Asian markets lose steam as investors take a step back

Markets in Asia such as Malaysia, Singapore, China, Hong Kong, and Japan, were lower on Friday.

Markets in Asia sank on Friday, as investors took their winnings on the last day of the trading week. The United States (US) Federal Reserve’s statement to raise interest rates in the months to come also tempered the appetite of some investors, leading to cautious trading for the day.

Malaysia and Singapore shares opened lower, with Singapore’s Straits Times Index retreating 22.32 points or 0.72% at 3,070.92, around 2.00pm Singapore time. Australia’s S&P/ASX 200 which opened flat, dipped 0.11%.

Japanese stocks, which opened lower following the previous day’s rally, saw its Nikkei 225 at 0.76% or 170.94 points lower, at 22,315.98 while the Topix index dipped 0.29% by mid-afternoon.

China and Hong Kong stocks faced heavier shedding. The Hang Seng Index fell 2.45% or 640.99 points at 25,586.73, while the Shanghai Composite Index declined 1.15% or 29.77 points at 2,605.86. The smaller Shenzhen Composite Index was lower by 1.05 points or 0.08%, at 1,332.93.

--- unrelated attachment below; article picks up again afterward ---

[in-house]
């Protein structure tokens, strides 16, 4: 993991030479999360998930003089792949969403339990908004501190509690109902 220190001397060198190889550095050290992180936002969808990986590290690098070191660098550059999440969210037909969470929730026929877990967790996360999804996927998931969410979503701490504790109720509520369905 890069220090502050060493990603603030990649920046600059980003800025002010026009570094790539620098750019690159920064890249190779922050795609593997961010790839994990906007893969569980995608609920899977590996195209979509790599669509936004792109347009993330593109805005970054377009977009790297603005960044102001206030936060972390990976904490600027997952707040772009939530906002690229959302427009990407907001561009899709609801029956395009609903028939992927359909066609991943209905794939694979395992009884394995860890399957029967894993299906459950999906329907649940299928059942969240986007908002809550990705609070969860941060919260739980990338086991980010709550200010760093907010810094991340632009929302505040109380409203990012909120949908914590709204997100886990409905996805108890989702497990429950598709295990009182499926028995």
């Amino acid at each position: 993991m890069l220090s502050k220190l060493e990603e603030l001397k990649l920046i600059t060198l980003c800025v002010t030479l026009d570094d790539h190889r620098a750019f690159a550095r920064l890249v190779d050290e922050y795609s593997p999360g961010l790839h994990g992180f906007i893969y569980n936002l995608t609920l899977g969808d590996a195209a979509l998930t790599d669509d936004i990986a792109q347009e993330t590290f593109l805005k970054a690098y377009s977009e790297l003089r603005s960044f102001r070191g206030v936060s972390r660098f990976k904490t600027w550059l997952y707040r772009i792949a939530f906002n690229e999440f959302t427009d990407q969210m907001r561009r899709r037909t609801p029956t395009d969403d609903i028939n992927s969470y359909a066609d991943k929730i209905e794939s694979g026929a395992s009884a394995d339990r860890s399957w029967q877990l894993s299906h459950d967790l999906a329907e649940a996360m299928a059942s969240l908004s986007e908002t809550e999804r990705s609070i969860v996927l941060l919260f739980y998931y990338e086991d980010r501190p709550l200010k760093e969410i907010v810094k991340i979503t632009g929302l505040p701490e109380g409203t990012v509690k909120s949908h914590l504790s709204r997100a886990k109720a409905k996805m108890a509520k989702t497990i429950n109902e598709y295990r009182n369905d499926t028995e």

Over on Wall Street, the benchmark Dow Jones Industrial Average hovered between red and green the entire day before ending the session flat, up 0.04% or 10.92 points at 26,191.22. Nasdaq sank 0.5% to 7,529.92 while S&P 500 dipped 0.3% to end at 2,806.83.

Federal Reserve's decision

Investors are trading cautiously in lieu of the Fed’s unwavering decision to have more “gradual” interest rate hikes.

The Fed kept interest rates unchanged this month, it said in a statement released after the conclusion of a two-day policy discussion meeting in Washington on Thursday. In the statement, the Fed said US’ labour market continues to strengthen, and economic activity have been rising at a strong rate.

The Fed is expected to raise the key interest rate for the fourth time this year at the December meeting, but there are no fixed targets set for next year. Some economists expect two Fed rate hikes while others think four hikes may be done to guard against high inflation.

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